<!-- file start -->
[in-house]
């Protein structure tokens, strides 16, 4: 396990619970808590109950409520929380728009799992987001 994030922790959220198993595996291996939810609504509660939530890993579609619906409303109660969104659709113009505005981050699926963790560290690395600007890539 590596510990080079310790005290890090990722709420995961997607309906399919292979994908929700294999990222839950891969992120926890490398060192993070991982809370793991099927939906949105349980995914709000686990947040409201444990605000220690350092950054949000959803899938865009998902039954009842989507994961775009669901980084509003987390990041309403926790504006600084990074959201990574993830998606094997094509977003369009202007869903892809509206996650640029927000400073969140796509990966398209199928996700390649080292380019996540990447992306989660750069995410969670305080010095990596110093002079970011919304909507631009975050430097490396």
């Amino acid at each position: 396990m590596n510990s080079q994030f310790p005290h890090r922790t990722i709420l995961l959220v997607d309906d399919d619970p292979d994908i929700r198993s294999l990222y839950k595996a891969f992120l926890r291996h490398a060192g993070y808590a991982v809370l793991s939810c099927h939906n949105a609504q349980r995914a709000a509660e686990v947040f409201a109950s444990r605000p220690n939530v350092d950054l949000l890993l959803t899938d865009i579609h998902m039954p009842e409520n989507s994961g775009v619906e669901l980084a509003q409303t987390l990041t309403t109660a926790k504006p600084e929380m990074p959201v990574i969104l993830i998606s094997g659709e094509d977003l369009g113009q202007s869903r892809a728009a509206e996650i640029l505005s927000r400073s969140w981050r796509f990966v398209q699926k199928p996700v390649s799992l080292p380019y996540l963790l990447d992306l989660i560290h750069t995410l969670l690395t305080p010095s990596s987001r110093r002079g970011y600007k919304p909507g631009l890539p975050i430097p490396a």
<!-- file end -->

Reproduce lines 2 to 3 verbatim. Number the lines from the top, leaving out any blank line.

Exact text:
């Protein structure tokens, strides 16, 4: 396990619970808590109950409520929380728009799992987001 994030922790959220198993595996291996939810609504509660939530890993579609619906409303109660969104659709113009505005981050699926963790560290690395600007890539 590596510990080079310790005290890090990722709420995961997607309906399919292979994908929700294999990222839950891969992120926890490398060192993070991982809370793991099927939906949105349980995914709000686990947040409201444990605000220690350092950054949000959803899938865009998902039954009842989507994961775009669901980084509003987390990041309403926790504006600084990074959201990574993830998606094997094509977003369009202007869903892809509206996650640029927000400073969140796509990966398209199928996700390649080292380019996540990447992306989660750069995410969670305080010095990596110093002079970011919304909507631009975050430097490396």
């Amino acid at each position: 396990m590596n510990s080079q994030f310790p005290h890090r922790t990722i709420l995961l959220v997607d309906d399919d619970p292979d994908i929700r198993s294999l990222y839950k595996a891969f992120l926890r291996h490398a060192g993070y808590a991982v809370l793991s939810c099927h939906n949105a609504q349980r995914a709000a509660e686990v947040f409201a109950s444990r605000p220690n939530v350092d950054l949000l890993l959803t899938d865009i579609h998902m039954p009842e409520n989507s994961g775009v619906e669901l980084a509003q409303t987390l990041t309403t109660a926790k504006p600084e929380m990074p959201v990574i969104l993830i998606s094997g659709e094509d977003l369009g113009q202007s869903r892809a728009a509206e996650i640029l505005s927000r400073s969140w981050r796509f990966v398209q699926k199928p996700v390649s799992l080292p380019y996540l963790l990447d992306l989660i560290h750069t995410l969670l690395t305080p010095s990596s987001r110093r002079g970011y600007k919304p909507g631009l890539p975050i430097p490396a």